Although the thought of becoming impotent discouraged Kanene from his own plan, what he did not let go was his wish to stop having more children. And so he asked his wife to go for family planning.
He escorted her to a private clinic where she was given a depo provera, an injectable contraceptive method. However with this method, she would need to get a new shot after every three months. Kanene’s wife managed to stay on family planning for only eight months.
He says his wife started to experience side effects from the use of the contraceptive including heavy and prolonged menstrual flow and headache, which prompted her to stop using the method, but she did not inform her husband.
“When she got pregnant again, I became frustrated and confused. And my elder wife also became pregnant about the same time,” Kanene explains
Between 2005 and 2014 when he first consulted a doctor about the possibility of having a vasectomy, and when he finally had the procedure carried out in January this year, Kanene says he had fathered six more children.
At this point he was convinced that no one was going to help him to stop having children – not even his wives. And when another opportunity presented itself at one of the Marie Stopes outreaches in Nsambya, a Kampala suburb, Kanene embraced it.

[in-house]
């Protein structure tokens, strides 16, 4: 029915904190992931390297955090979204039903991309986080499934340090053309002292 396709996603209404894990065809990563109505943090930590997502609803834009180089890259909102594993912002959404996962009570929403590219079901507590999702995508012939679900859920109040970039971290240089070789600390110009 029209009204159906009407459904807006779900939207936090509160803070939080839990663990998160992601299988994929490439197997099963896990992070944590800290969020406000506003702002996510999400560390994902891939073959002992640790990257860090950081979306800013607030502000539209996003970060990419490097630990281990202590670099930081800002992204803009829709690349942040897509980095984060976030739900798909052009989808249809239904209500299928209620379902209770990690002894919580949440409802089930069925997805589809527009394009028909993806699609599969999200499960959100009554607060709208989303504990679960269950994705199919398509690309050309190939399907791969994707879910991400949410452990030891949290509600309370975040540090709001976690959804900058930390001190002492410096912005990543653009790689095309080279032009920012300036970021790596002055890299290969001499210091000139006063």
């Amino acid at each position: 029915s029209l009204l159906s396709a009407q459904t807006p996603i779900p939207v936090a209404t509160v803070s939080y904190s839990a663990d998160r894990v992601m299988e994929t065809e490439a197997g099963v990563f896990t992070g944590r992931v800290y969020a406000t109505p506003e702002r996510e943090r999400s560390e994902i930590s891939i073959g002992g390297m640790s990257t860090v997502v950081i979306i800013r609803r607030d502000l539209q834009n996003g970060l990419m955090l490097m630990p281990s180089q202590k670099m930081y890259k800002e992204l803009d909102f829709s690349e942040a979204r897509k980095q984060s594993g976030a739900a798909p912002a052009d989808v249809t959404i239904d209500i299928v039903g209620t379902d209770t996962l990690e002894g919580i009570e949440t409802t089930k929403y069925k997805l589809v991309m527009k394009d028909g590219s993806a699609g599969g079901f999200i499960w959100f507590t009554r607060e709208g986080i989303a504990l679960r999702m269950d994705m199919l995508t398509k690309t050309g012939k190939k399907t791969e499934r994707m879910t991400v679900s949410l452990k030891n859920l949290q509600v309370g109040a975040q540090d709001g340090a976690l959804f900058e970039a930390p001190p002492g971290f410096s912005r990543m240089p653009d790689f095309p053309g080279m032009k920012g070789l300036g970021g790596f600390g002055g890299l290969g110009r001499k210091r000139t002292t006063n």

The Marie Stopes outreach programme involves using a mobile van goes around communities offering several services such as family planning, HIV testing and counseling. Kanene walked into the van and asked about vasectomy – a birth control procedure that involves cutting the tubes that carry a man’s sperm from his scrotum to testicles so that he cannot make a woman pregnant.
“I was given a card and told to go to the Marie Stopes clinic in Namuwongo. I went there the next day and met the doctor who would carry out the procedure on me two days later,” he says.
When he returned home, Kanene told his wives about his decision, which they supported.
And so, on February 2, 2014, Kanene had the surgery performed. In fact a few hours after the procedure, he was able to return to work.
But at the back of his mind, although he considered himself a free man, he worried about the possibility of becoming impotent, despite assurances from his doctor.
Today he says he is happy with the decision he made. But his colleagues and friends think he is impotent.
To the men who still think that family planning is only a woman’s role, Kanene says that they ought to know that for every unprotected intercourse, another pregnancy will result.
In fact, he says that it is largely ignorance that keeps men away from undertaking long term family planning methods and urges the Ministry of Health to create awareness about access of the different methods of family planning.
“If you are like me and you feel you have attained the number of children you want, vasectomy should be the right option to take because it will help you plan for those children and you will also enjoy your sex life without worrying about another pregnancy,” he says.